Add to that, I had a perfect boat draw on Day 1 — second. So, on the first morning, I went straight to my spots, and the fish were gone — disappeared. Kevin was one of the anglers that was there with me. At one point, he idled over in my direction and said, "Where are they?"

That's when the head games started. Instead of doing what I normally would do, which is to take a deep breath, stay focused and regroup, I let it get in my head. I said, "Why does this always happen to me in Florida?" I lost the tournament as soon as I let that thought get in my head.

About 11:30 a.m., Kevin cranked up and took off, because to his way of thinking, he would just go somewhere else and start over. I, on the other hand, just kept fuming and lost my edge — precisely the things I tell both myself and other anglers that a tournament fisherman cannot ever, ever do if he wants to succeed. In fact, my loss of confidence was so deep that I could have fished five more days and I wouldn't have made a cut.

At this tournament, Edwin Evers showed us the best example of what you should do when you have to regroup. He didn't find them early, but he kept searching and stayed intense. He never fished the same spot for two straight days. He adjusted, kept his head in the game, found different areas and eventually caught enough of them to win the tournament. It was a great performance.

And, I'll say again, ordinarily that's what I would have done. But when you lose your confidence, you lose touch with reality and you make bad decisions.

Of course, it's funny how easy it is to say this. You would think it would be easy to fix. But recognizing a fault and doing something about it are two different things.

I've been in this position in other sports. As a young person, I learned that if you're trying to hit a baseball, you simply won't hit it if you don't believe you can. A pitcher could lob an underhanded volleyball at you; you still won't hit it if you don't think you can.

The best example might be golf. I've mentioned Tiger Woods a hundred or so times, because I think he's the best golfer that ever picked up a club. For about 12 years, I don't ever remember seeing him miss a pressure putt. It didn't matter the conditions or the course, he always had the right shot. So why, today, is he only an average golfer? It's simple. He's got one of those no-confidence demons in his head. So, here are two things I plan to do to fix my Florida problem.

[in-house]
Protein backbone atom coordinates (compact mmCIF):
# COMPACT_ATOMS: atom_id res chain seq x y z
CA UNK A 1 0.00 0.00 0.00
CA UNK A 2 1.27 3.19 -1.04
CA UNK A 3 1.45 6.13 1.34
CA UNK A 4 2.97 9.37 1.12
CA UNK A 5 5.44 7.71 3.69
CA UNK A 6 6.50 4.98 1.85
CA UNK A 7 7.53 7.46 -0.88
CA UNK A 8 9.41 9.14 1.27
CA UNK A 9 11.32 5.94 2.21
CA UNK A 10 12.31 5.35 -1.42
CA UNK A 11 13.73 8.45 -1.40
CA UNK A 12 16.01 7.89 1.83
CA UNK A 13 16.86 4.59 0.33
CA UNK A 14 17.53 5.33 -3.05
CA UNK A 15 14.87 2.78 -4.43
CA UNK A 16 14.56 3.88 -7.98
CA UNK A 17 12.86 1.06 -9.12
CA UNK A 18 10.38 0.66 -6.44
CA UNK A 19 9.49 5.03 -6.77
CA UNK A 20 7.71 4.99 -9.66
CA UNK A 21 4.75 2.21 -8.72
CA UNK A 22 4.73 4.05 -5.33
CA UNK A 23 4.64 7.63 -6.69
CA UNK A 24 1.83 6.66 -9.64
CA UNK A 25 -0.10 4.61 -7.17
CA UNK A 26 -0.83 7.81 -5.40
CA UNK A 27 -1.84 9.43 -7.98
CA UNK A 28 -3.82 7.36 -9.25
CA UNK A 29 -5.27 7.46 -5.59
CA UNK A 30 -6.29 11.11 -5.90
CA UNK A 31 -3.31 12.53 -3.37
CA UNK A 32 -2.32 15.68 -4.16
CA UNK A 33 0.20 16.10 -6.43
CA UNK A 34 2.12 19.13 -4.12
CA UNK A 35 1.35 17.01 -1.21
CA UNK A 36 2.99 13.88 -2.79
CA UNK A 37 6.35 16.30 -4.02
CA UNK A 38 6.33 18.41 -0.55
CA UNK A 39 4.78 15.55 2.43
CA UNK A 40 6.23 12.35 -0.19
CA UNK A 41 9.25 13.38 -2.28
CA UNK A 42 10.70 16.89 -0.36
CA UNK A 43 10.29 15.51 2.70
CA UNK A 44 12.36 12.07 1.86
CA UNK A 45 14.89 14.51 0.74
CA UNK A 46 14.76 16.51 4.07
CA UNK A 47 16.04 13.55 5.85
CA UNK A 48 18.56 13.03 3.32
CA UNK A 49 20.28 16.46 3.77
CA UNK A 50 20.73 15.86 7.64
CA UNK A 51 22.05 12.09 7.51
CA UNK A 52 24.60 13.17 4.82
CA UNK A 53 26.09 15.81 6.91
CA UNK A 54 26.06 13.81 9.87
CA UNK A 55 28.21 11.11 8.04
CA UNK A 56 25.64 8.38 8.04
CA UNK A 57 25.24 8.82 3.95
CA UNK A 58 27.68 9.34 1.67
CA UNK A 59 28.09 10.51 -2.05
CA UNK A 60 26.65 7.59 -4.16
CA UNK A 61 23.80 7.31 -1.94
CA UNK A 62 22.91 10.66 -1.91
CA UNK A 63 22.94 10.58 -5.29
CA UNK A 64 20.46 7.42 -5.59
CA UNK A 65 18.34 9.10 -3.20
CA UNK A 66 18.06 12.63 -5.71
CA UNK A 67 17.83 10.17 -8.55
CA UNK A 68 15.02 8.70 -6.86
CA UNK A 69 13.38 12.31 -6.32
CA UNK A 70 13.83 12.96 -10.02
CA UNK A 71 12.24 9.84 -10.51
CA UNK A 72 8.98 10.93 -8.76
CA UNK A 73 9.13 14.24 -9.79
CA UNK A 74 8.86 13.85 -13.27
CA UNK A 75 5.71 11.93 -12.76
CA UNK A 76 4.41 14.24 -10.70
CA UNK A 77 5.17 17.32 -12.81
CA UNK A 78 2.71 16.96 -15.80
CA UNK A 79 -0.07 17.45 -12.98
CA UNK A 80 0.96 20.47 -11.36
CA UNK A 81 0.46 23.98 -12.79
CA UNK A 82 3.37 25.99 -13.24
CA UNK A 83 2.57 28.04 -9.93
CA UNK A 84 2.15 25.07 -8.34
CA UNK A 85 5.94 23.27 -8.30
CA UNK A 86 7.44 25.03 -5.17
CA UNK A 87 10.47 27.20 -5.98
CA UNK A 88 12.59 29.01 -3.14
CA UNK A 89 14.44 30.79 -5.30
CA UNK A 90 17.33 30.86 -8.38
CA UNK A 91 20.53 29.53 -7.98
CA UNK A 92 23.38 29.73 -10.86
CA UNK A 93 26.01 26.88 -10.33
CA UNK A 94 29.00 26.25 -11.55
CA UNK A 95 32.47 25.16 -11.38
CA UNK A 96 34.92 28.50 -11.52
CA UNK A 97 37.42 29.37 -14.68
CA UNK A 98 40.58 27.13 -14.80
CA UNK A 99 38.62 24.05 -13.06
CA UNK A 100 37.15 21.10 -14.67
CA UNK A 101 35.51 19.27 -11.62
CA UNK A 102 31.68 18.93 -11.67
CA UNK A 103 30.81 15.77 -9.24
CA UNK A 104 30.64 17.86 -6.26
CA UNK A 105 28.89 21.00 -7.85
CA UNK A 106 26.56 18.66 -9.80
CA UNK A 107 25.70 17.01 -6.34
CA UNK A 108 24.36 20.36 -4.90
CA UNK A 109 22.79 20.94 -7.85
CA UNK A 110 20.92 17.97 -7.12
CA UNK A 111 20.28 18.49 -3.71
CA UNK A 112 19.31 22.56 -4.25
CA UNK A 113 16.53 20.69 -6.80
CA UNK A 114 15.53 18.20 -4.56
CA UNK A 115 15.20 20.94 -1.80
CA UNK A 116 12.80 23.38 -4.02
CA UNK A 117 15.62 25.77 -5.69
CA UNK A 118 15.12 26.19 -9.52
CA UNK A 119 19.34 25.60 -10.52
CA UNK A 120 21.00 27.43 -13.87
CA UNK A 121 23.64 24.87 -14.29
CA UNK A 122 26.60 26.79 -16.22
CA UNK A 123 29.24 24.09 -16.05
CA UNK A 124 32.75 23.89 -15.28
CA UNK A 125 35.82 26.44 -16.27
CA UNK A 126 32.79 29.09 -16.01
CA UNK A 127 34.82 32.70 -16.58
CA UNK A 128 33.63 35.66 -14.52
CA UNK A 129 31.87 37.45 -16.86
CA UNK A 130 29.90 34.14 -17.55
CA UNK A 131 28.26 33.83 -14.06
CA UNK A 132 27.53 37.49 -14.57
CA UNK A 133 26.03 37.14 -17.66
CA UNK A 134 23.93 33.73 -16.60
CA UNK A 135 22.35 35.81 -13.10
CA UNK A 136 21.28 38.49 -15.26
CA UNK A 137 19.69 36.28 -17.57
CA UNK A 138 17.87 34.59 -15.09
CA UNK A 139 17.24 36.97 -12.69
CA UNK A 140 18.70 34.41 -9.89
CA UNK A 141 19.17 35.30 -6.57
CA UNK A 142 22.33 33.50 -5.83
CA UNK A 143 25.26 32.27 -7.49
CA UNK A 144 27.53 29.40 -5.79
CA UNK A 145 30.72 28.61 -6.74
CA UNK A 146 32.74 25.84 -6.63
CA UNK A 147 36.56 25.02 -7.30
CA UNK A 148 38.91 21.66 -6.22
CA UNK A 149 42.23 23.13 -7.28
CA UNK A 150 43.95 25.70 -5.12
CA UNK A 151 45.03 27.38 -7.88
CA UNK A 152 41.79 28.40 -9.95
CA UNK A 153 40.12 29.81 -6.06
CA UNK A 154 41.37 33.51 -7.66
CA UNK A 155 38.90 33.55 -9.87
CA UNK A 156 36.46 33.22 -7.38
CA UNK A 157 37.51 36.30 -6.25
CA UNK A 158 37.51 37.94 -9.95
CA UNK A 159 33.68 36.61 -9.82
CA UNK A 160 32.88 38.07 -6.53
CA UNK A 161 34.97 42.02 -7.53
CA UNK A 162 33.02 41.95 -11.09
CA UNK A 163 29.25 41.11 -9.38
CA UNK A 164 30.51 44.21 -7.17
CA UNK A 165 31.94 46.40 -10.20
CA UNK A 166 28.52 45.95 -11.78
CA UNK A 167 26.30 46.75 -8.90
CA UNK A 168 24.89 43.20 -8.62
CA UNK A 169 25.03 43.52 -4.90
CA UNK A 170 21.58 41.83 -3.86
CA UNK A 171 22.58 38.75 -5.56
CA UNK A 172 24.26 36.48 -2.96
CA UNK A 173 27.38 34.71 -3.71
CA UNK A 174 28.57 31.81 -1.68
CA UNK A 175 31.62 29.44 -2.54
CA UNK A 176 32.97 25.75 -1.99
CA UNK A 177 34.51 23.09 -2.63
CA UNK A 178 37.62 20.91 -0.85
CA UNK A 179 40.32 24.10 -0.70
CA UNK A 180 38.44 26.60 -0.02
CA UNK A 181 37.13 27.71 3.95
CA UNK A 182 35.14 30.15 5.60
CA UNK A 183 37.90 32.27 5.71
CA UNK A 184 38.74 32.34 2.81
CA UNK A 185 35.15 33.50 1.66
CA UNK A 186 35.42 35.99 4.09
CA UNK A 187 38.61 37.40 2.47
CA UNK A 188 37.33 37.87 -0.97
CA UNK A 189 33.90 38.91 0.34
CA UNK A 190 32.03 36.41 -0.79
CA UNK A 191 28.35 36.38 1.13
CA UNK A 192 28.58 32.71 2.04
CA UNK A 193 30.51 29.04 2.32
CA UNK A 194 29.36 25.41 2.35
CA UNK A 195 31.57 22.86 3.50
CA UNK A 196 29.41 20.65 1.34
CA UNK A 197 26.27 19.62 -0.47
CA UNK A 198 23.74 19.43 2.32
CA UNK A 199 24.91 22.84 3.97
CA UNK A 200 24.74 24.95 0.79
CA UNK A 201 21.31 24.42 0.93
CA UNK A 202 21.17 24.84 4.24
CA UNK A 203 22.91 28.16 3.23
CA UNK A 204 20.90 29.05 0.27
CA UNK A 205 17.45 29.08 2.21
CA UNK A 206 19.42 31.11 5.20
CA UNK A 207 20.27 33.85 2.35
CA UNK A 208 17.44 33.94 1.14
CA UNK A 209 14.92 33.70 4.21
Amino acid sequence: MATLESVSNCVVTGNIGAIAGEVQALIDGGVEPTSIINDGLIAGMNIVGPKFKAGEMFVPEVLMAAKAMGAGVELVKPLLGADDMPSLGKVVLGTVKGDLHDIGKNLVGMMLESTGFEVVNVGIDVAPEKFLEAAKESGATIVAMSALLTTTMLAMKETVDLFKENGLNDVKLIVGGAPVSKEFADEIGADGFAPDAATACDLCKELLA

First, there will be no more excuses. I could offer a hundred or so bad luck reasons why I've had lousy tournaments in Florida. But when it happens every time, they're no longer logical explanations — they're excuses. I'm done with that. I've admitted to myself that I'm the biggest part of the problem.

Second, I'm going to carve out time to go to Florida in the off-season and work at catching fish. In my case, it will be the equivalent of going to the driving range to fix a golf flaw. Even though the problem with the golf swing might have been in my head, the way to address it is to buckle down and keep swinging until you get back in the groove. That's the first stop to regaining confidence.

As simple as those two actions are, that's what I'm going to do. They're the first steps to regaining real confidence.


The Duckett Exchange is a regularly scheduled column about competitive fishing. Written by former Bassmaster Classic champ Boyd Duckett, the column addresses issues and trends that affect anglers at every level of competition. In addition to competing on the Bassmaster Elite Series tour, Duckett is also a popular a public speaker and successful businessman.

He is the owner of Southern Tank Leasing, an Alabama-based company with terminals all over the Southeast and Midwest, and Duckett Fishing, a rod manufacturing company that produces MICROMagic rods. His pro fishing blog can be found on his website at www.boydduckett.com. The Duckett Fishing website is www.duckettfishing.com.

advertisement

advertisement